Sol Lewitt,
Wall Drawing 901, 1999
Color bands and black blob. The wall is divided vertically into six equal bands; red; yellow; blue; orange; purple; green.
In the center is a black glossy blob.
May 1999
Acrylic paint

For an exhibit at the ICA Philadelphia entitled “Sol LeWitt: New Work (Black and Colors)” LeWitt designed four new wall drawings, each featuring stripes of all the primary and secondary colors and irregular black forms. LeWitt referred to these forms as “blobs,” a term that recalls science fiction or comic books. Many art historians and critics also link the blob form to Matisse’s cut-outs. Although these organically shaped forms appear to be uncharacteristic for LeWitt, they epitomize his belief that “to be truly objective one cannot rule anything out. All possibilities include all possibilities without pre-judgement or post-judgement.”

The blob wall drawings also exemplify another change in LeWitt’s wall drawings – the introduction of secondary colors (orange, violet, and green) into LeWitt’s color palette, which had been previously limited to gray, yellow, red, and blue. The artist’s expansion of his color palette occurred when he began to use paint rather than ink washes. In the latter medium he had worked only in the four basic colors used for printing, layering them to create a variety of hues. His adoption of the three secondary colors was based on the hues created by the secondary colors that the ink layering produced.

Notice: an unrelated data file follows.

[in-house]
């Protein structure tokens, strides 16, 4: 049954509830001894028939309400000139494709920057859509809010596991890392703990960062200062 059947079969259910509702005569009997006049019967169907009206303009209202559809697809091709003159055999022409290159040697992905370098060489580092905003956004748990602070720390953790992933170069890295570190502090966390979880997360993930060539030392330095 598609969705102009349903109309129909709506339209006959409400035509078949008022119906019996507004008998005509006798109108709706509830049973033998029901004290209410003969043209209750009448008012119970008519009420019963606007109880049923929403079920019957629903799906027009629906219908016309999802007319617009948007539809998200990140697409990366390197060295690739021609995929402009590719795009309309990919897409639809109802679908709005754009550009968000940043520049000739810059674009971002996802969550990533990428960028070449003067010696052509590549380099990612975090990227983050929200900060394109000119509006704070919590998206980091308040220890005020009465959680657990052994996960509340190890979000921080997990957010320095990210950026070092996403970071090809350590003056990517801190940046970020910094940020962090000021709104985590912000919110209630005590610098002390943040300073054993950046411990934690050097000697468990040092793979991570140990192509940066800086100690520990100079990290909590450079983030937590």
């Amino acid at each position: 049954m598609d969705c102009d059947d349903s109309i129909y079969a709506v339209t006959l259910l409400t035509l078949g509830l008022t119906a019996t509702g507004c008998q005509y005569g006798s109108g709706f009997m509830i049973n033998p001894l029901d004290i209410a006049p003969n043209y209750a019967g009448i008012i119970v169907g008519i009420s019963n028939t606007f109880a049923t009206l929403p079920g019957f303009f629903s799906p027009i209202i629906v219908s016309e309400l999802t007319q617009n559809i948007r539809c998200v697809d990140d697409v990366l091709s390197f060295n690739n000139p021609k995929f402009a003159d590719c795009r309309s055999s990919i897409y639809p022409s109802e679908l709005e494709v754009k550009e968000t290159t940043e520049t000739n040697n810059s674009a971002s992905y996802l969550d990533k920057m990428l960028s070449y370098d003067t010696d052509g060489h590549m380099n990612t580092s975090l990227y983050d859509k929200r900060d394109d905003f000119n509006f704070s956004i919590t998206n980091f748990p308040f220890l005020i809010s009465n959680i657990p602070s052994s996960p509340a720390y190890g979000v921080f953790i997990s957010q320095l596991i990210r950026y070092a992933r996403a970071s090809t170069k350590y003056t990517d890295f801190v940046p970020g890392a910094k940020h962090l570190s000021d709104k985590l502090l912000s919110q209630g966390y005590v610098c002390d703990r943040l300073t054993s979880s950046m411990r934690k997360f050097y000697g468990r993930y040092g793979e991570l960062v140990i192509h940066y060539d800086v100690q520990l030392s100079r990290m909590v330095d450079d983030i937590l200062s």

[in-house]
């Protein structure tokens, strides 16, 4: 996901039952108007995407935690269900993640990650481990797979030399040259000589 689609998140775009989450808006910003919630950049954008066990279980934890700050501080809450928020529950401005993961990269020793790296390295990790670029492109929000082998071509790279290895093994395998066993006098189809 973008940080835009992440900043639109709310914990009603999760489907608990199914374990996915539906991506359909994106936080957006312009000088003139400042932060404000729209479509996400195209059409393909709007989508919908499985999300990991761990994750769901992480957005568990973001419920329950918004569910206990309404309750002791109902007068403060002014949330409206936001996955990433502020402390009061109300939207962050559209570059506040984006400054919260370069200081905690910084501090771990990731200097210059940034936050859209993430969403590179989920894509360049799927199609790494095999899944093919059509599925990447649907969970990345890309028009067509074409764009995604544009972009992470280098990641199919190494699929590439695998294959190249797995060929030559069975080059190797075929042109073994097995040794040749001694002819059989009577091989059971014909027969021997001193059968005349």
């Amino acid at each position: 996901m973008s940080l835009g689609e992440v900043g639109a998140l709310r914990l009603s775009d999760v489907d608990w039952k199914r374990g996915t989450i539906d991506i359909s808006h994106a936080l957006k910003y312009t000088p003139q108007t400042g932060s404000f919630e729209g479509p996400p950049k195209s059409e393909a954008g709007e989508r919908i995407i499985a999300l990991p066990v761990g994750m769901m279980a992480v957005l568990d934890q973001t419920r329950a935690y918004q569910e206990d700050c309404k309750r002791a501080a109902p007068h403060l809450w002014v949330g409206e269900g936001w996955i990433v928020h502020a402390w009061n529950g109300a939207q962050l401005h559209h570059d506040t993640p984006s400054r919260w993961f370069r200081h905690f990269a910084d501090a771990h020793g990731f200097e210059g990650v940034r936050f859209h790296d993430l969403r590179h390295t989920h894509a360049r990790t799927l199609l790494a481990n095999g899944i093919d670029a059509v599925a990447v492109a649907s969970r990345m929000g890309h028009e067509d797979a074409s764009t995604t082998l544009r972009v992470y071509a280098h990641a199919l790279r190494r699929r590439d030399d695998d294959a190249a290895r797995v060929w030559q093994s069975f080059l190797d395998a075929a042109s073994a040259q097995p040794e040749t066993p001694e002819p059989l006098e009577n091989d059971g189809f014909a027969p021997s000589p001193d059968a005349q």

The contrast between the vertical colored stripes and the amorphous blob in each of the wall drawings is intensified by LeWitt’s use of matte and glossy varnishes. In Wall Drawing 901, for instance, the colors are flat while the blob is glossy.

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